How to spot scams like Microsoft Support.exe scam page

Also Known As: Microsoft Support.exe pop-up
Damage level: Medium

What is Microsoft Support.exe?

There are many tech supports scams on the internet that display errors and virus notifications. Typically, the scammers behind them attempt to deceive unsuspecting visitors into paying for software and/or remote technical services, which will supposedly help them to fix the errors and remove viruses, etc.

In this particular case, scammers attempt to trick people into providing remote access to their computers via legitimate software called Remote Utilities

In fact, they have configured the appearance of these programs to appear as if they are designed by Microsoft. Do not to trust this scam web page, download software through it, or contact the scammers via the number provided.

Microsoft Support.exe scam

More about the Microsoft Support.exe scam

This scam displays notifications stating that the web page has detected malicious software and the "0x80092ee9" error on the visitor's computer. To fix the error and remove malware, visitors must supposedly call the "+1-833-516-0456" number and follow the instructions.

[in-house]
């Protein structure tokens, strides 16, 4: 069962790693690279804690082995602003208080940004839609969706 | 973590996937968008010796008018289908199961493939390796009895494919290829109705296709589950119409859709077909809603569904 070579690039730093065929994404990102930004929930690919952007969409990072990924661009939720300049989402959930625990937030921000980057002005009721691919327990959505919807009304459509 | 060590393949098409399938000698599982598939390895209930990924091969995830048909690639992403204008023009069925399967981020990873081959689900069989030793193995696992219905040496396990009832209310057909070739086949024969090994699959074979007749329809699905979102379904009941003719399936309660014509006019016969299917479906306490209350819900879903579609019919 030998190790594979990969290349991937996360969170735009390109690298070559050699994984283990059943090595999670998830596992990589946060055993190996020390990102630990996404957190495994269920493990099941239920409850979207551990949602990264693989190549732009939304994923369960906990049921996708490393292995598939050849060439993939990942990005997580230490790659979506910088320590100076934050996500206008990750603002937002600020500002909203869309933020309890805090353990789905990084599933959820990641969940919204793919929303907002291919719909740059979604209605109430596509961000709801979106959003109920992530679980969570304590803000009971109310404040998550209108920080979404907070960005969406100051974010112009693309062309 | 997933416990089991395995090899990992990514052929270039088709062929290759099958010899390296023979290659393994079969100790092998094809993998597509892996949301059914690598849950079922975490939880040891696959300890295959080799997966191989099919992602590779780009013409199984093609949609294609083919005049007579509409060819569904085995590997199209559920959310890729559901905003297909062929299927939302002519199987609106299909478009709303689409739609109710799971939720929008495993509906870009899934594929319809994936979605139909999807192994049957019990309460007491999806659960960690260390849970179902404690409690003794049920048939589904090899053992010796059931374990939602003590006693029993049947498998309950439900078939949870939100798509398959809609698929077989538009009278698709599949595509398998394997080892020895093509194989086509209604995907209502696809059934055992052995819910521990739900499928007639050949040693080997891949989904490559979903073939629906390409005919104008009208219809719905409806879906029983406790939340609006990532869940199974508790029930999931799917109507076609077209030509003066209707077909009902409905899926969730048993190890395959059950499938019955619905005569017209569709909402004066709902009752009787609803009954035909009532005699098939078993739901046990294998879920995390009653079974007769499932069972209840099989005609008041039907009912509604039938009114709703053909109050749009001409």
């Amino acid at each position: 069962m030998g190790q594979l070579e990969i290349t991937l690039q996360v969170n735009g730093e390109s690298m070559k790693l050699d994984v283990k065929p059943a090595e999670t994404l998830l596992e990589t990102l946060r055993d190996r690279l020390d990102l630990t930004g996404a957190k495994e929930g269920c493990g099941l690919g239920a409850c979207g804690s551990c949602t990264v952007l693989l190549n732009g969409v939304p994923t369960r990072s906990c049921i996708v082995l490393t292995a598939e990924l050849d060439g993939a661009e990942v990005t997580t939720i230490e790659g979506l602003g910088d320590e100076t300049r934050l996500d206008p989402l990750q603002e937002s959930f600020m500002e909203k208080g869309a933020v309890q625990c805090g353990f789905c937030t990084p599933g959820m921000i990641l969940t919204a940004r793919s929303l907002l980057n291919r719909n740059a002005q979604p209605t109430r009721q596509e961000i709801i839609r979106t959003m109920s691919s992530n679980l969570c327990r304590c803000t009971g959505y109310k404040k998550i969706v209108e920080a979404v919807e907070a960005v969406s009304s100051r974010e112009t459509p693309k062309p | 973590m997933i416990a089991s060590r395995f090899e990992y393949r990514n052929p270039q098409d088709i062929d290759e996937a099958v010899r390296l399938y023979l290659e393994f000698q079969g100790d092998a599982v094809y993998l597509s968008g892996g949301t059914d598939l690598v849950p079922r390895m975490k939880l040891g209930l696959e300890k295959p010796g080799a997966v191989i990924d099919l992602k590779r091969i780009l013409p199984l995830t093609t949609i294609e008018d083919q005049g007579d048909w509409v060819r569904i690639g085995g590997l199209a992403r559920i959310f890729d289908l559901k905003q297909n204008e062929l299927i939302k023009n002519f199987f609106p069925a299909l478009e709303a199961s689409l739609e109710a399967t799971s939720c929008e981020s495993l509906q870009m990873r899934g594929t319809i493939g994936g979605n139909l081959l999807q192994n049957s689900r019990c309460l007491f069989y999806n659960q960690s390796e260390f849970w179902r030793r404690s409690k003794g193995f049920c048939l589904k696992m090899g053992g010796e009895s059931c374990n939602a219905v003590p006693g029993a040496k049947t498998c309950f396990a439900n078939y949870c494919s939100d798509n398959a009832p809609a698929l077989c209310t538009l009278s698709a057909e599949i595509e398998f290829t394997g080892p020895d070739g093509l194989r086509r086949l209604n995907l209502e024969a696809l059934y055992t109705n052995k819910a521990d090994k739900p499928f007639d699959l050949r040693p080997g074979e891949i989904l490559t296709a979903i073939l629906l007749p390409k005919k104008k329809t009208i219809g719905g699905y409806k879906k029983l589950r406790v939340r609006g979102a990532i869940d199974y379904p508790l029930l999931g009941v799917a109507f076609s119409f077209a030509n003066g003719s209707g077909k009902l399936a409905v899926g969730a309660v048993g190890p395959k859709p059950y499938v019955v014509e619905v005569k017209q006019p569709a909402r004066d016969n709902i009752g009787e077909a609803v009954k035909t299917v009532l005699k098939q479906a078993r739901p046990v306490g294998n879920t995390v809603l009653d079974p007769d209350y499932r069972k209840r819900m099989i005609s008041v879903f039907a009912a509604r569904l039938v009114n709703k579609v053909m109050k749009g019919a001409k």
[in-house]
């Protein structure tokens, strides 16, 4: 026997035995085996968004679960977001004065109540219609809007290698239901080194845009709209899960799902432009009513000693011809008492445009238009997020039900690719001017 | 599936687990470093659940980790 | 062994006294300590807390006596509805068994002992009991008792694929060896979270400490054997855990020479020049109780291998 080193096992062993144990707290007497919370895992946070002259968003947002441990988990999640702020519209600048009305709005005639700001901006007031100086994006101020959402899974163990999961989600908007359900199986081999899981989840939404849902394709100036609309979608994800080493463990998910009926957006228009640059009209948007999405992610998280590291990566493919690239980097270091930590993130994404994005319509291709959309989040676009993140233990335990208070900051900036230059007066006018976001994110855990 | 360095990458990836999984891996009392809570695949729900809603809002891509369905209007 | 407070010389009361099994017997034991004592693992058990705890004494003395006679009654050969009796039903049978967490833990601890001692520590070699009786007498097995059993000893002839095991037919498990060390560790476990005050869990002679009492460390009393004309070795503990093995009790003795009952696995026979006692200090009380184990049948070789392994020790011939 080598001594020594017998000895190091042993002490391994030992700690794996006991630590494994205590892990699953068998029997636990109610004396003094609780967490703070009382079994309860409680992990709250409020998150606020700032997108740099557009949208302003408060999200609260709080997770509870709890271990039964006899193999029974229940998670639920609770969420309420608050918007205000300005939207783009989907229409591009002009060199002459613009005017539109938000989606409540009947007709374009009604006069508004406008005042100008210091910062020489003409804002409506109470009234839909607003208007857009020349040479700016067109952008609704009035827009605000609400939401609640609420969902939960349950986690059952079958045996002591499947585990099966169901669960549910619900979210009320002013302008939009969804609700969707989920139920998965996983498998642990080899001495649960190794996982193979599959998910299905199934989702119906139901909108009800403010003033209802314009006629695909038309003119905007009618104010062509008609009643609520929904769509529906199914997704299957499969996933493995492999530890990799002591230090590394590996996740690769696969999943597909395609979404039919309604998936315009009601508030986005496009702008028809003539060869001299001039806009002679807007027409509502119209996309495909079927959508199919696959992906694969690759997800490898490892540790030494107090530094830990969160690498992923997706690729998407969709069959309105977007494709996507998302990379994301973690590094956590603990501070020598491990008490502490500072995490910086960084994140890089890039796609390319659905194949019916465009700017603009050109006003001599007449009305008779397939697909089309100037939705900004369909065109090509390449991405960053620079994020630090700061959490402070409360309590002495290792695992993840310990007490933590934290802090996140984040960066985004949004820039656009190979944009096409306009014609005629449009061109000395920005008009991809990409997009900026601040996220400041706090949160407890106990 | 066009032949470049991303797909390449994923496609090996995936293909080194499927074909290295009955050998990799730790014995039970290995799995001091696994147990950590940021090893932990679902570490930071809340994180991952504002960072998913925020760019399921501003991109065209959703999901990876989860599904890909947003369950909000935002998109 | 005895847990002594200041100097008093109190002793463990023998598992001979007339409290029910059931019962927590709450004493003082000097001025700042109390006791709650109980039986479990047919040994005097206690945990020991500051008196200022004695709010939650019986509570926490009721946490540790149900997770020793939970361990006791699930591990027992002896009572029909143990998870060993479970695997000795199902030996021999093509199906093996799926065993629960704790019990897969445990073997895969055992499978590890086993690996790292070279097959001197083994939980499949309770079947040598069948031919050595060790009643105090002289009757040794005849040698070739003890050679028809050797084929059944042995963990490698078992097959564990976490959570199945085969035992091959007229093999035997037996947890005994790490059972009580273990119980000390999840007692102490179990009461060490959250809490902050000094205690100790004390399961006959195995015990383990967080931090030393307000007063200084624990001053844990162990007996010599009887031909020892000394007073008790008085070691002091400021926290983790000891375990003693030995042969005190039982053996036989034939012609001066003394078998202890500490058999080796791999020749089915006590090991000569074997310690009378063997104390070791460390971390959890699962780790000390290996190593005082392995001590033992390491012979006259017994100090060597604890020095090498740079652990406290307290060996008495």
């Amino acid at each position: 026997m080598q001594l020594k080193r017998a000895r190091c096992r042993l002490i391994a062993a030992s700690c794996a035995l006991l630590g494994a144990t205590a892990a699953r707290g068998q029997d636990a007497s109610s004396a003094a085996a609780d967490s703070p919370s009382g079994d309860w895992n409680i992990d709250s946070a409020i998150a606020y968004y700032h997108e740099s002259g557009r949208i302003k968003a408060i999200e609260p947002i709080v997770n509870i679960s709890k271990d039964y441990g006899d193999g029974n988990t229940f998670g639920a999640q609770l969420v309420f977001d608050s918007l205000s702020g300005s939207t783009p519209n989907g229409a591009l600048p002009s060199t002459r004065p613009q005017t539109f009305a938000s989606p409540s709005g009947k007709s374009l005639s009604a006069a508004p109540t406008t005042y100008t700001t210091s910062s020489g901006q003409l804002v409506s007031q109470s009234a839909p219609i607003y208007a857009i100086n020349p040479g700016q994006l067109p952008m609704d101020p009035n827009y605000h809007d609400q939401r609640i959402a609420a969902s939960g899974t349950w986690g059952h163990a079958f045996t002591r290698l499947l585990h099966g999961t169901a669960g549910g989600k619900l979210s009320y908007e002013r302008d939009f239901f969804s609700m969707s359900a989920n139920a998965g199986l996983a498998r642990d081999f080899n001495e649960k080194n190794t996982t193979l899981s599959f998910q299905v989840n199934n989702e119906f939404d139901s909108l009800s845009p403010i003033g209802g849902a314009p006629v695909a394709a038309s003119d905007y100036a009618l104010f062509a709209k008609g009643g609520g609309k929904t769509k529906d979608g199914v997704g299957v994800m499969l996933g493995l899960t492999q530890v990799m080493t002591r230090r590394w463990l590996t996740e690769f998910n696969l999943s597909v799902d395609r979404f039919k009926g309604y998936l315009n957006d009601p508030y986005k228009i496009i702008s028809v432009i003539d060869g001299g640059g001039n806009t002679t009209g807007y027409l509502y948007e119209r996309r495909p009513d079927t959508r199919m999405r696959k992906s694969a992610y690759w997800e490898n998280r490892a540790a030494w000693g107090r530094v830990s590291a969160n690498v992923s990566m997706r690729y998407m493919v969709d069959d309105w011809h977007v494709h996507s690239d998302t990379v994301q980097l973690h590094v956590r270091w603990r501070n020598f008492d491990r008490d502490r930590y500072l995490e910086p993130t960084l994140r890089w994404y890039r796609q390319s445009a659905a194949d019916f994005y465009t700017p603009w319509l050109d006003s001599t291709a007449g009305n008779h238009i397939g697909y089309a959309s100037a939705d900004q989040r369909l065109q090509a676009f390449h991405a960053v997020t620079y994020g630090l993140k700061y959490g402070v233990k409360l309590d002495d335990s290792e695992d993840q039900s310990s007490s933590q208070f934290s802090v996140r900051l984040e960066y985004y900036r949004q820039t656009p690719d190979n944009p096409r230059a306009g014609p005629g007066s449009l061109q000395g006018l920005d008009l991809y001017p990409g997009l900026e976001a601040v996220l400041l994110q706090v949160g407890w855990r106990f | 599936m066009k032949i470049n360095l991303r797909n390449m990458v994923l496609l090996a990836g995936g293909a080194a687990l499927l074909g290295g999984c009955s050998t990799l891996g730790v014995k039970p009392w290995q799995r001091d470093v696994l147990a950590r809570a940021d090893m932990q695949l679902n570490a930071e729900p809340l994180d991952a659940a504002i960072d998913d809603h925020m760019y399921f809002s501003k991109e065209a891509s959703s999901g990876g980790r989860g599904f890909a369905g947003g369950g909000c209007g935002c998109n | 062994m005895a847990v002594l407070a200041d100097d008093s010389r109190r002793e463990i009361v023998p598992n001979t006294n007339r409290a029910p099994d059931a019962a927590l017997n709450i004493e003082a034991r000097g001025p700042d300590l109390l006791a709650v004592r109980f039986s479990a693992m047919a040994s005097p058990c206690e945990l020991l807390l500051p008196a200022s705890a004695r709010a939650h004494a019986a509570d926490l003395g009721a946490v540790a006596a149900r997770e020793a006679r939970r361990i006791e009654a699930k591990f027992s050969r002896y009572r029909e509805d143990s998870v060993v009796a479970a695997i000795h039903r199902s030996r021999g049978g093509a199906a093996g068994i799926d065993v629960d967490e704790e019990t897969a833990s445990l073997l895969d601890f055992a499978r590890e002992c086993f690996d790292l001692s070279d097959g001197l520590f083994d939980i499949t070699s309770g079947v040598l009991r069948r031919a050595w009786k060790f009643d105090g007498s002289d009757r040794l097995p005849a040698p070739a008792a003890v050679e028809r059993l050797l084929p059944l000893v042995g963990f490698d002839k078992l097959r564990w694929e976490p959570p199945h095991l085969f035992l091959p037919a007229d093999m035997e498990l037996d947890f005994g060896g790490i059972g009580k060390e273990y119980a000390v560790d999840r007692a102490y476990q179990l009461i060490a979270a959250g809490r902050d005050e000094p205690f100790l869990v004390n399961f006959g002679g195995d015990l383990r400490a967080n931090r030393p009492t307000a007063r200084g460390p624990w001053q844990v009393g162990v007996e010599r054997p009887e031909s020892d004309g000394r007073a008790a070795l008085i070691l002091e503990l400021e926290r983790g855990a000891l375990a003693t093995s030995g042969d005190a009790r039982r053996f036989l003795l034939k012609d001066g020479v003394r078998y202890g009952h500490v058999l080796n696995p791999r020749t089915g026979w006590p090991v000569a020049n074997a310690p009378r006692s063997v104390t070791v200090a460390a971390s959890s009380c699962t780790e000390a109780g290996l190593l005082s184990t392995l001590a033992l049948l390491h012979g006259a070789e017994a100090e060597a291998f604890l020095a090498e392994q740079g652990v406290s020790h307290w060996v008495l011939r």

Research shows that scammers behind this scam seek to trick unsuspecting visitors into installing a modified Remote Utilities remote administration tool (RAT), which is disguised as software designed by Microsoft to connect to Microsoft Support.

This tool is supposedly downloaded from windowshelp[.]online, a website which is disguised as a web page relating to the Windows Operating System. Remote Utilities's developers and Microsoft have nothing to do with this scam. As mentioned, scammers seek to gain access to visitors' computers through the aforementioned RAT.

With remote access to the computer, scammers can perform various tasks. For example, they can download and install malicious software such as ransomware, Trojans, or other high-risk malware. They might also be able to steal various personal information (passwords, credit card details, and other sensitive details).